Scenario: You're meeting a client, customer, or potential investor for the first time. You're ushered into his or her office. You sit down, look around, spot a knickknack, like a prominent photo, a spaceship model, or a team banner. To break the ice and build rapport, you say something like:
- "Wow, that's a beautiful photo."
- "Is that from Star Trek or Star Wars?"
- "Are you a big Red Sox fan? "
The "talk about the knickknack" ploy makes you seem unoriginal and boring. Hundreds of others have already brought up the knickknack, to the point where the client is sick of talking about it. You're expecting an enthusiastic response that will build rapport. What you get instead is a bland conversation-ender like, "Yeah, that was a gift."
Even if you do get into a conversation about the knickknack, it's impossible to gracefully segue from "How about those Red Sox" to "What are your biggest business problems" (or some other business-y topic.)
What to do instead? Simple: research the client's background, and open the conversation by asking about something they've done in the past, ideally something that's potentially relevant to the conversation that you'd eventually like to have. Examples:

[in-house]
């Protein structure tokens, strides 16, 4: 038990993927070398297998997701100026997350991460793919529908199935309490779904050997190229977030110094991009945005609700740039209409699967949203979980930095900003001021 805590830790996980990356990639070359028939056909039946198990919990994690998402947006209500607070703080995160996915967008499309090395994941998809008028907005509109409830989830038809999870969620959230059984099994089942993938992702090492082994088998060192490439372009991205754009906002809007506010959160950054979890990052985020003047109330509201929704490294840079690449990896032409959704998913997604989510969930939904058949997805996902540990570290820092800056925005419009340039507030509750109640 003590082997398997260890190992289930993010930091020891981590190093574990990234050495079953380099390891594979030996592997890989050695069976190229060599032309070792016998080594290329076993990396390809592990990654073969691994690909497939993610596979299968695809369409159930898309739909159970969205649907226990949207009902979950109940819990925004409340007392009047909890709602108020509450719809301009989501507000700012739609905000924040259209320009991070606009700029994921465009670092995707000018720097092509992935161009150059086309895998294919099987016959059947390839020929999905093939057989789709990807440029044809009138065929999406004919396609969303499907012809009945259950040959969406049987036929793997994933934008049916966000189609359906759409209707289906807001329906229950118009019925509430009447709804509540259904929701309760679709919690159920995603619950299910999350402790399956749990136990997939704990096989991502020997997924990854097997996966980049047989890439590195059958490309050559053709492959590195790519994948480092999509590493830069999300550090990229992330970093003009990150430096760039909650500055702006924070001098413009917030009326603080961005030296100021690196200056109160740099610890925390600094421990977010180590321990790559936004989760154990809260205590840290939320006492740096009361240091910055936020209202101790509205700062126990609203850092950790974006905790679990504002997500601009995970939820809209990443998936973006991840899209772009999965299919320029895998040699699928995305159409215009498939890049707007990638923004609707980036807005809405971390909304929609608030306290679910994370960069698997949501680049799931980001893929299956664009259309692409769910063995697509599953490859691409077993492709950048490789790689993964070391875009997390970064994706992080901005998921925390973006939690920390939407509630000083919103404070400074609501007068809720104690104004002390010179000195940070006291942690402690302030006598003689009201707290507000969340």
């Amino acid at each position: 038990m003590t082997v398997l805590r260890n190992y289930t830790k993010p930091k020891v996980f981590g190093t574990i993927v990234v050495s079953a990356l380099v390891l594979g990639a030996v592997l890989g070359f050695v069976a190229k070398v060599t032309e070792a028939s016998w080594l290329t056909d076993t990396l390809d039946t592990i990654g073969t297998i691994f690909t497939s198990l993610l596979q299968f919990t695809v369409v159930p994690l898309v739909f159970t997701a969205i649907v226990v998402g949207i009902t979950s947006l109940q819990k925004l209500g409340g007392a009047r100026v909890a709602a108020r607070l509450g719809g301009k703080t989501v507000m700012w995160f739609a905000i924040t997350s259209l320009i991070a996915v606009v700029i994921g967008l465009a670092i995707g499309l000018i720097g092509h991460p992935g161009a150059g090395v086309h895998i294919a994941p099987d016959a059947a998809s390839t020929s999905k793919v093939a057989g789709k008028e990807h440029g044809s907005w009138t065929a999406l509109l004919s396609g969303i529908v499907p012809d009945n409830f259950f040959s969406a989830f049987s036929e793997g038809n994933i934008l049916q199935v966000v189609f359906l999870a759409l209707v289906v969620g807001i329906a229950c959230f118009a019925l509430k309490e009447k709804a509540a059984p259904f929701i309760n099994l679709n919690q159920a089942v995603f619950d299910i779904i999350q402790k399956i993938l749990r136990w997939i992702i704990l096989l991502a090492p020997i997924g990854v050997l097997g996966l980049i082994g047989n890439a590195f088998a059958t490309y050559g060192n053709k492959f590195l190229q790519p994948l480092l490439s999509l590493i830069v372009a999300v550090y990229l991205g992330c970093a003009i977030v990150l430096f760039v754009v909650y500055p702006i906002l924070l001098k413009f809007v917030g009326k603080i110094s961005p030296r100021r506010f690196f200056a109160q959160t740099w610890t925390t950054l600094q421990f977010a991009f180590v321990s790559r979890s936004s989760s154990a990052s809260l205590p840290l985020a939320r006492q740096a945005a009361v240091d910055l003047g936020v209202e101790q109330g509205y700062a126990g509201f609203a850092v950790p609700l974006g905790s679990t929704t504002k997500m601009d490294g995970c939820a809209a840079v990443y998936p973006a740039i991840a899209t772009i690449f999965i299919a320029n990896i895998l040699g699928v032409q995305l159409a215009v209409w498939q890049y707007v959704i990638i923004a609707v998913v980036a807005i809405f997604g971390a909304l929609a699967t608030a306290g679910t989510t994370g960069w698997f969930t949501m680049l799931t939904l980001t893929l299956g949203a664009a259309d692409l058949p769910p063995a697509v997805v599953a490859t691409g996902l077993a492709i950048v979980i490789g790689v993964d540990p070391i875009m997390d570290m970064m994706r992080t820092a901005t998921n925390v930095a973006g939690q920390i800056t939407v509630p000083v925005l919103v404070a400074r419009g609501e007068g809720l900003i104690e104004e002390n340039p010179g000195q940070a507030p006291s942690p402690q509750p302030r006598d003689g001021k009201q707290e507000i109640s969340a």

- "When I was doing my research for this meeting, I noticed that you spoke about Poiuyts at the Veeblefetzer conference two years ago. That's a controversial issue, so I'm curious how your presentation was received."
- "Your LinkedIn profile says you worked in the medical devices before moving into high tech. While I can see how those two industry are similar, I can't help but think that there are some differences in how the two industries operate."
- "I heard you were on the Potrezebie development team. Did you know when you were working on it that it would turn out to be such a groundbreaking product?"
This approach has three advantages:
- It shows that you cared enough about the meeting to do some research.
- It gets the client talking about their favorite subject: themselves.
- Because you're already talking business, it's a smooth segue to other business issues.